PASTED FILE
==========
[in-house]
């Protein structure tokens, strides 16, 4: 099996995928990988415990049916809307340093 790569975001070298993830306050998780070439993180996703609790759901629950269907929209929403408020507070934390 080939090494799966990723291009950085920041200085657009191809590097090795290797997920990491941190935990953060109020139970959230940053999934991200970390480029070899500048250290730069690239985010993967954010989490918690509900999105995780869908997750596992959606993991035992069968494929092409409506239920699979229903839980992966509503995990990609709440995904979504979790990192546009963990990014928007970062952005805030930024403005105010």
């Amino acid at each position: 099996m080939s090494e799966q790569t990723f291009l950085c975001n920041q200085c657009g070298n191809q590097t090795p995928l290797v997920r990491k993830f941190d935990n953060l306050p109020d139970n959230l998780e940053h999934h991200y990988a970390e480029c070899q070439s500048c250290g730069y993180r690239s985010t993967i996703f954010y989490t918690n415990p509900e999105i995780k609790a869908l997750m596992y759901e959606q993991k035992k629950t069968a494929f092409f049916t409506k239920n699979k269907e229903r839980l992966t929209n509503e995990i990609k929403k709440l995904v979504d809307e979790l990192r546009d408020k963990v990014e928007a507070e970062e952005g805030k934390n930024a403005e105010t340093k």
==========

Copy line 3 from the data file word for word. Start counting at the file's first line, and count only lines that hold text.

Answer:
């Amino acid at each position: 099996m080939s090494e799966q790569t990723f291009l950085c975001n920041q200085c657009g070298n191809q590097t090795p995928l290797v997920r990491k993830f941190d935990n953060l306050p109020d139970n959230l998780e940053h999934h991200y990988a970390e480029c070899q070439s500048c250290g730069y993180r690239s985010t993967i996703f954010y989490t918690n415990p509900e999105i995780k609790a869908l997750m596992y759901e959606q993991k035992k629950t069968a494929f092409f049916t409506k239920n699979k269907e229903r839980l992966t929209n509503e995990i990609k929403k709440l995904v979504d809307e979790l990192r546009d408020k963990v990014e928007a507070e970062e952005g805030k934390n930024a403005e105010t340093k």